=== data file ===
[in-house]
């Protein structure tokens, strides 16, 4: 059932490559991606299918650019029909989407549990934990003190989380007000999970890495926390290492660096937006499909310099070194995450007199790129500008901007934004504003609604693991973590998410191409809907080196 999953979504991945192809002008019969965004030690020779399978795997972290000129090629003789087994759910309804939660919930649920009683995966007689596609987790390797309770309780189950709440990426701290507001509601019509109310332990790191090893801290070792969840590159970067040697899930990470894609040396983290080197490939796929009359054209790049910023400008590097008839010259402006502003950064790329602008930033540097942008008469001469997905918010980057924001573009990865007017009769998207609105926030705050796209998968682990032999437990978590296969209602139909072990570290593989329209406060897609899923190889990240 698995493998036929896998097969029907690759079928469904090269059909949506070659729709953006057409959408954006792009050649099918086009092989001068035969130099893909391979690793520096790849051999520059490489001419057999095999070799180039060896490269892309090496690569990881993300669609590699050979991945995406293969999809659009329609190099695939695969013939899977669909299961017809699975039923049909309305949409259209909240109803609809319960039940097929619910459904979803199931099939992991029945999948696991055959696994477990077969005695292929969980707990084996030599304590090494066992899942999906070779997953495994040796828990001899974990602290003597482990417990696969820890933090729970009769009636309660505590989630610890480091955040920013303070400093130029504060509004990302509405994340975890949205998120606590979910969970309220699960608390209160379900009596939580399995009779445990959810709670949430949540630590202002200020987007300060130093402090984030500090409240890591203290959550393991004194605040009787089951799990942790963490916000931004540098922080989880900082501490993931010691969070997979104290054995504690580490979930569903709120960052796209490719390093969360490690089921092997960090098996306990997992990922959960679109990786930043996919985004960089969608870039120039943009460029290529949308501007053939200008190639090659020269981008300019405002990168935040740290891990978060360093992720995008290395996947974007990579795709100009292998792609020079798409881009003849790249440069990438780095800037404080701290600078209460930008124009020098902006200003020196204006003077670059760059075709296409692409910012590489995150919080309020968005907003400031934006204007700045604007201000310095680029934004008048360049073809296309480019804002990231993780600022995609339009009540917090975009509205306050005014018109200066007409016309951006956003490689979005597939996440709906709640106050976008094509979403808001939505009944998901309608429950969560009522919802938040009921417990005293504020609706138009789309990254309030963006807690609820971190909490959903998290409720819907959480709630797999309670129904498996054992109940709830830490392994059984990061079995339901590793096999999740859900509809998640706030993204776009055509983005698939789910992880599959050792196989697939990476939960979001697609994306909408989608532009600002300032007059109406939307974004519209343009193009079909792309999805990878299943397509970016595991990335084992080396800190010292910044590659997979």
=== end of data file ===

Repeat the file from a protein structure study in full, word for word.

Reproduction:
[in-house]
């Protein structure tokens, strides 16, 4: 059932490559991606299918650019029909989407549990934990003190989380007000999970890495926390290492660096937006499909310099070194995450007199790129500008901007934004504003609604693991973590998410191409809907080196 999953979504991945192809002008019969965004030690020779399978795997972290000129090629003789087994759910309804939660919930649920009683995966007689596609987790390797309770309780189950709440990426701290507001509601019509109310332990790191090893801290070792969840590159970067040697899930990470894609040396983290080197490939796929009359054209790049910023400008590097008839010259402006502003950064790329602008930033540097942008008469001469997905918010980057924001573009990865007017009769998207609105926030705050796209998968682990032999437990978590296969209602139909072990570290593989329209406060897609899923190889990240 698995493998036929896998097969029907690759079928469904090269059909949506070659729709953006057409959408954006792009050649099918086009092989001068035969130099893909391979690793520096790849051999520059490489001419057999095999070799180039060896490269892309090496690569990881993300669609590699050979991945995406293969999809659009329609190099695939695969013939899977669909299961017809699975039923049909309305949409259209909240109803609809319960039940097929619910459904979803199931099939992991029945999948696991055959696994477990077969005695292929969980707990084996030599304590090494066992899942999906070779997953495994040796828990001899974990602290003597482990417990696969820890933090729970009769009636309660505590989630610890480091955040920013303070400093130029504060509004990302509405994340975890949205998120606590979910969970309220699960608390209160379900009596939580399995009779445990959810709670949430949540630590202002200020987007300060130093402090984030500090409240890591203290959550393991004194605040009787089951799990942790963490916000931004540098922080989880900082501490993931010691969070997979104290054995504690580490979930569903709120960052796209490719390093969360490690089921092997960090098996306990997992990922959960679109990786930043996919985004960089969608870039120039943009460029290529949308501007053939200008190639090659020269981008300019405002990168935040740290891990978060360093992720995008290395996947974007990579795709100009292998792609020079798409881009003849790249440069990438780095800037404080701290600078209460930008124009020098902006200003020196204006003077670059760059075709296409692409910012590489995150919080309020968005907003400031934006204007700045604007201000310095680029934004008048360049073809296309480019804002990231993780600022995609339009009540917090975009509205306050005014018109200066007409016309951006956003490689979005597939996440709906709640106050976008094509979403808001939505009944998901309608429950969560009522919802938040009921417990005293504020609706138009789309990254309030963006807690609820971190909490959903998290409720819907959480709630797999309670129904498996054992109940709830830490392994059984990061079995339901590793096999999740859900509809998640706030993204776009055509983005698939789910992880599959050792196989697939990476939960979001697609994306909408989608532009600002300032007059109406939307974004519209343009193009079909792309999805990878299943397509970016595991990335084992080396800190010292910044590659997979």